Preying on Fear

The animalistic instinct to prey on fear runs through society, dictating power structures.

Preying on Fear
Photo by Melanie Wasser / Unsplash

An instinct, or compulsion, found throughout the animal kingdom is to prey on animals that display fear. Animals tend to experience fear in the presence of danger, such as predators. Therefore predators can use it as a signal to identify prey.

From a predatory viewpoint, animals display fear because they are vulnerable. Fear can suggest the animal sees itself as weaker than the predator — perhaps because it is hiding an injury, aware of a weakness it believes can be exploited, or just doesn’t believe itself to be able to successfully defend itself, for whatever reason. So, when a predatory animal sees fear in another animal, it will likely act towards it as prey.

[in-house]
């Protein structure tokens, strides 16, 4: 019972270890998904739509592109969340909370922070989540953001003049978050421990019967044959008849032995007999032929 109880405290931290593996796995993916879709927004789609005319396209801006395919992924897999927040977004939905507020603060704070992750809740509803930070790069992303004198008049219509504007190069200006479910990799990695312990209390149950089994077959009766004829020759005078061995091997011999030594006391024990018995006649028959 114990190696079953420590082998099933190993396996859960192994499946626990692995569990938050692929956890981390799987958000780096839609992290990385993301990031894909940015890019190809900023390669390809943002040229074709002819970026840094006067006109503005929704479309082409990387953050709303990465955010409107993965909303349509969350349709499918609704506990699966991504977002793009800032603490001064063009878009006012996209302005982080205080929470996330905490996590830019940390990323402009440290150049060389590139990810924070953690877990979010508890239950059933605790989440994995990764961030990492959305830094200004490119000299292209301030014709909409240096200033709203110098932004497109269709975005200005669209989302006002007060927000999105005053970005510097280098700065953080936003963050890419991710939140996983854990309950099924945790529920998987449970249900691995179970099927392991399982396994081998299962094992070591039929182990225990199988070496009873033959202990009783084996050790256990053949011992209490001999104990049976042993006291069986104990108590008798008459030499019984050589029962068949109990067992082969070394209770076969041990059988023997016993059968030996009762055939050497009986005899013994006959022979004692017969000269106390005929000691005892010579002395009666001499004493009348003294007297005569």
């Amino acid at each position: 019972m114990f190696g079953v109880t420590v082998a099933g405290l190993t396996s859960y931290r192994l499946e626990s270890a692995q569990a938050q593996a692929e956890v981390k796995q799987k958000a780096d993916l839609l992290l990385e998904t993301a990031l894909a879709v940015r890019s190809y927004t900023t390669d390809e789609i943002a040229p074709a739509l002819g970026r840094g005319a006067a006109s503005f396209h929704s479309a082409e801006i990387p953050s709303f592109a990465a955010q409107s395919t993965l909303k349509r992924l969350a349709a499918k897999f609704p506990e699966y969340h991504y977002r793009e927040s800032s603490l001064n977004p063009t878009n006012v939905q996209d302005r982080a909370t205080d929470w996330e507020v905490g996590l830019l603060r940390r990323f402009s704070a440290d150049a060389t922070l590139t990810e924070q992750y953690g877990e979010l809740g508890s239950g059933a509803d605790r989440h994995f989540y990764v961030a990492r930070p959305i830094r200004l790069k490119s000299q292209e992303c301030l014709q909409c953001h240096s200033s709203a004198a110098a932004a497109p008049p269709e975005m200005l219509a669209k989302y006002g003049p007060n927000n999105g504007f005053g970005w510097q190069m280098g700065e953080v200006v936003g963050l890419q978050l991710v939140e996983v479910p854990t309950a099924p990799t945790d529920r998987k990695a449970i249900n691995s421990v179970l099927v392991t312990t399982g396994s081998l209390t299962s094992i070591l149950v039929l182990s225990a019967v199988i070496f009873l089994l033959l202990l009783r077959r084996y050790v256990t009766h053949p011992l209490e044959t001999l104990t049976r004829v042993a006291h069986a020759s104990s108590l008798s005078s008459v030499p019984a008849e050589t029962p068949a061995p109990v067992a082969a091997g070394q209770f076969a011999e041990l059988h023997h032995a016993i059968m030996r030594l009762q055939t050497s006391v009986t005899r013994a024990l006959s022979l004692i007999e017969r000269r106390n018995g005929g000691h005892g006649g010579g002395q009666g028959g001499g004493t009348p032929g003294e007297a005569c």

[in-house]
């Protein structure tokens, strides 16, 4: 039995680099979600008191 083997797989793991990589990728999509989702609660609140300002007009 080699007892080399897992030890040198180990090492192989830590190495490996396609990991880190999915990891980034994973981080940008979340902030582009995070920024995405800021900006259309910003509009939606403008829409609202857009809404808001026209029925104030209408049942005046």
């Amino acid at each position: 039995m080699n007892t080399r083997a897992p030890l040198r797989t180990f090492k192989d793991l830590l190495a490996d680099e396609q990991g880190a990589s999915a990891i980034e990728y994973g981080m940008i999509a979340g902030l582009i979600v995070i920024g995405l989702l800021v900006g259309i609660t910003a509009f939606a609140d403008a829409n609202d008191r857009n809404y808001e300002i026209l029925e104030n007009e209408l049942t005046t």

In the absence of fear, predators start from the cautious assumption that an animal may be a formidable challenge, is not vulnerable to being attacked, or may be a threat. That it may have hidden strengths. It wards them off.

This predatory guidance system is a simple one, yet it extends from the animal kingdom deep into human behaviour, throughout civilisation. The instinct to prey on those displaying fear in many ways governs the modern world, and ends up dictating its power structures.


James Lanternman writes movie reviews, short fiction, essays, and moonlit thoughts. Reach him at [email protected], or follow on Twitter.